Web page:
Habitat and Geography

GEOGRAPHY:    The green heron is a common and wide spread species. They can be found from Nova Scotia to the West Indies, Central America, and even as far south as northern South America. According to the International Union for Conservation of Nature (IUCN) the green heron falls into the Least Concern category and is not expected to qualify for a threatened category in the near future.
In the summer months, the green heron can be found in across much of the continental United States. They are found in the eastern states and spread as far west as North Dakota and the Great Plains.

Some green herons are year-round residents of costal California, southern Arizona, southern Texas, Florida, and South Carolina.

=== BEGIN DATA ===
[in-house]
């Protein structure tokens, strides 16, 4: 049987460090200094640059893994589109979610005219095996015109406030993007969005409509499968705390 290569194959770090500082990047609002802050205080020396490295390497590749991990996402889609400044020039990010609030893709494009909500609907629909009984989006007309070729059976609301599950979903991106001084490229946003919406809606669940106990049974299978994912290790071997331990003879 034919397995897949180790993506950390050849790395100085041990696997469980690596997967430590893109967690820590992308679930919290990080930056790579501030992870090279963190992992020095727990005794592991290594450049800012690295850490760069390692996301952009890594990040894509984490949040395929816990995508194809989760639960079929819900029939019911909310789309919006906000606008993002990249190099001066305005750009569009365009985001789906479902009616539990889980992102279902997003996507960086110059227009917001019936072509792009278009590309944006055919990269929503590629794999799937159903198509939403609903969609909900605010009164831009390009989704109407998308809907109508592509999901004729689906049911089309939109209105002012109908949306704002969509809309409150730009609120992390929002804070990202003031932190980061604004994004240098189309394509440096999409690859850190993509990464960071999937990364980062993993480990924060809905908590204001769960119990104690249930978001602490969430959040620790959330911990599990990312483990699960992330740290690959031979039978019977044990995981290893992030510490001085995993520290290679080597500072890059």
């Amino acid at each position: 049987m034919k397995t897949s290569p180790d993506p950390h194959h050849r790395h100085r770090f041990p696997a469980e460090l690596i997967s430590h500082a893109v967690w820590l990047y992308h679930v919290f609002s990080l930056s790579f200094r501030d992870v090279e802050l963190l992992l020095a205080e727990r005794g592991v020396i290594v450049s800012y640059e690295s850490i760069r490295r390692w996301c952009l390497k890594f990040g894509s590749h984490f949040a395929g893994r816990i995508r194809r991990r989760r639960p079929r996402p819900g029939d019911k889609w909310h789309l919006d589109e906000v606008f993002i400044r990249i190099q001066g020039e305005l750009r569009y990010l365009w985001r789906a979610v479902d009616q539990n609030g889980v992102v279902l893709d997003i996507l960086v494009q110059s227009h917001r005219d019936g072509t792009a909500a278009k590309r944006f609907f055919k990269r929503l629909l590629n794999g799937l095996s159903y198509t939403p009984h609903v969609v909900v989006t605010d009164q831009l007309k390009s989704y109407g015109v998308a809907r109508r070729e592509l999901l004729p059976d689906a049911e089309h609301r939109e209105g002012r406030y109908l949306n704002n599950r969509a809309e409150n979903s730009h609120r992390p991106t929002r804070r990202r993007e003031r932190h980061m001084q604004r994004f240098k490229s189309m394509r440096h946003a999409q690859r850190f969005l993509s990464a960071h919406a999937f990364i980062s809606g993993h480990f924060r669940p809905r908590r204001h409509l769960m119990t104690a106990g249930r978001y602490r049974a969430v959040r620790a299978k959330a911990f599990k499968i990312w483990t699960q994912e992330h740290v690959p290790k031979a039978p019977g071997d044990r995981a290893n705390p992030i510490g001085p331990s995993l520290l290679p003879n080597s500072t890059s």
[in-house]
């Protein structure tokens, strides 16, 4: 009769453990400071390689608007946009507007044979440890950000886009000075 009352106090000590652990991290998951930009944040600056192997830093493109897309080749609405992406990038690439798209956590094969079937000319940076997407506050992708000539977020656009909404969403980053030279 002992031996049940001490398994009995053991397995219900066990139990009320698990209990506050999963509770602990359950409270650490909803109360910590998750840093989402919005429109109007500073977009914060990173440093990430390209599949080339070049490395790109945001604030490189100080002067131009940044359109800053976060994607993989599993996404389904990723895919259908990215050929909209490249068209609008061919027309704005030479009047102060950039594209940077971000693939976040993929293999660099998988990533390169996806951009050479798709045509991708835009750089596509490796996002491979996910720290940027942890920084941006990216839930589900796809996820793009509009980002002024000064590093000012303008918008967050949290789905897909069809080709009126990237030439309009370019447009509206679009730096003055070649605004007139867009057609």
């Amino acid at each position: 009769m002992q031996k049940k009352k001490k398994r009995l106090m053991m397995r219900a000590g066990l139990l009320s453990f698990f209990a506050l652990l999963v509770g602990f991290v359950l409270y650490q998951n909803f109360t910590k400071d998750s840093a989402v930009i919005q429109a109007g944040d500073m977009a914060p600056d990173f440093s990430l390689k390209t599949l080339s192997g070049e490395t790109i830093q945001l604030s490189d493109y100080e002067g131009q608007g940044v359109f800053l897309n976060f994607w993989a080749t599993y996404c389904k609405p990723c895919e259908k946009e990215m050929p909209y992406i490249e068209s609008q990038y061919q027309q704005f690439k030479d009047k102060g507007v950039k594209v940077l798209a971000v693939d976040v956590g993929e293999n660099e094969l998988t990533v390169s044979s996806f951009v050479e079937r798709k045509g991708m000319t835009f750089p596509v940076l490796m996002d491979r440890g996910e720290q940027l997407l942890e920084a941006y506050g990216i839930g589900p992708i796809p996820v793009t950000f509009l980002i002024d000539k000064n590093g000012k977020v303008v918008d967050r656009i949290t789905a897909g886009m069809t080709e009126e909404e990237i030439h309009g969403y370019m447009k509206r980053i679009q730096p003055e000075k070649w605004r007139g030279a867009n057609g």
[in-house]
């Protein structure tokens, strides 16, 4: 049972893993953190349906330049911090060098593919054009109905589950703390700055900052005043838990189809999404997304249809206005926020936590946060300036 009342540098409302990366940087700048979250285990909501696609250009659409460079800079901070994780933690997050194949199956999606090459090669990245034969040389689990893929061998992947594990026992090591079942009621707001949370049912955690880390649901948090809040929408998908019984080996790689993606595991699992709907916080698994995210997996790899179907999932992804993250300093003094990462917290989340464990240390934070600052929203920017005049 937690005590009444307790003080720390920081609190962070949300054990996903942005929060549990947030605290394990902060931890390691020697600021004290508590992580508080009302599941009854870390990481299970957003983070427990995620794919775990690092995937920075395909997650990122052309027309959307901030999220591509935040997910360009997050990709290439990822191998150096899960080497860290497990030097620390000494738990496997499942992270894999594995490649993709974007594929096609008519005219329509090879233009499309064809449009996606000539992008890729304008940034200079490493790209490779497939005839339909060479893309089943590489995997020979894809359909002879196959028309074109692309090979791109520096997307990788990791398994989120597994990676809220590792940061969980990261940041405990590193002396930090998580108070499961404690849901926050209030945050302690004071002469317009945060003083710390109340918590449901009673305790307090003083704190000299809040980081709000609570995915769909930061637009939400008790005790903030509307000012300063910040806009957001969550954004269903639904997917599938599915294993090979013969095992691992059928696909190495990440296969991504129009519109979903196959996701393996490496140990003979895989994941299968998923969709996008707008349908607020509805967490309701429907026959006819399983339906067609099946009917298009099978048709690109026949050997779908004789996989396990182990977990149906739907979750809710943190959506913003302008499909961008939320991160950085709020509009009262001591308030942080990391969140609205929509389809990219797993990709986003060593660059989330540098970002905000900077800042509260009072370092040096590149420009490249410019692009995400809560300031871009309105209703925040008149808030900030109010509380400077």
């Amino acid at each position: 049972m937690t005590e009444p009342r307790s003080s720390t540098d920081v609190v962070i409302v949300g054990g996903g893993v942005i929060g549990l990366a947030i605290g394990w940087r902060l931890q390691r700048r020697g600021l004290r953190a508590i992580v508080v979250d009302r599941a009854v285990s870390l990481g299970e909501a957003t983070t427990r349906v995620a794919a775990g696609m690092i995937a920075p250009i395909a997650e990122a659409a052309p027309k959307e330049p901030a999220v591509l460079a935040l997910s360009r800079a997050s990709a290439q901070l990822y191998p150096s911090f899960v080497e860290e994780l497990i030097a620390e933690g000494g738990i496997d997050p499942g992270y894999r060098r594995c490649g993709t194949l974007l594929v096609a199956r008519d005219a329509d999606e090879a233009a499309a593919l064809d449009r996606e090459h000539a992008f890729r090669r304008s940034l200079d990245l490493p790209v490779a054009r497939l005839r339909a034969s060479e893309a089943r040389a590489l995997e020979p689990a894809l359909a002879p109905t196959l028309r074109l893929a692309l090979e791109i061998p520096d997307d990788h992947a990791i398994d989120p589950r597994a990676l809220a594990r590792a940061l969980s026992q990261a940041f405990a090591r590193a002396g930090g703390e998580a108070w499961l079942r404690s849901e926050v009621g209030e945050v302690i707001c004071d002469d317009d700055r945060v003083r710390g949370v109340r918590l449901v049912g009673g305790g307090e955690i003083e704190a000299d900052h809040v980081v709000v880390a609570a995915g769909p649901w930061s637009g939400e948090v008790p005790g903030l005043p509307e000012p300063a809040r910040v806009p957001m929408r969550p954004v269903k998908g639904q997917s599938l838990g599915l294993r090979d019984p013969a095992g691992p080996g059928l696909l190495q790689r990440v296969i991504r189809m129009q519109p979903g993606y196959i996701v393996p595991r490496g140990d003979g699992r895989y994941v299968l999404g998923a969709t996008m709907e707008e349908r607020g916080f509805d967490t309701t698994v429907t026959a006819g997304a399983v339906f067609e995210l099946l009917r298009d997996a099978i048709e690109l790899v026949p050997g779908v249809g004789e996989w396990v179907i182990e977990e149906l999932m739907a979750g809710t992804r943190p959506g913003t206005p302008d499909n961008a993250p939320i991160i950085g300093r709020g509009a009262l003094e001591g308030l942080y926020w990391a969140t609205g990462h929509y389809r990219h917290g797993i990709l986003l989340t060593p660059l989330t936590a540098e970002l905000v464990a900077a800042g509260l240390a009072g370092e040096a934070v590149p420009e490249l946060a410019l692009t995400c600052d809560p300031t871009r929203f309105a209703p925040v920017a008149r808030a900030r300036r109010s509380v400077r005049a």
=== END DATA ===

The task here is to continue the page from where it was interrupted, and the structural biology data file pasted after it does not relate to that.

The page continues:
Most populations, however, are migratory and can be found in the eastern United States during the breeding season. After breeding they disperse southward, where they will winter in the southern states, Mexico, and throughout parts of Central America.

HABITAT:    Green herons are classified as wading birds, and as such they share traits with egrets, ibises, spoonbills, storks, and other herons that make them experts in acquiring food from shallow waters.

Green Herons are found near any variety of water sources including swamps, creeks, streams, marshes, ponds, lake edges, and even pastures. Interestingly, they are able to inhabit both fresh and salt water habitats equally well.

They breed and nest in thickets that larger heron species are unable to penetrate. This usually means the under canopy of foliage in cedar or maple trees near the water.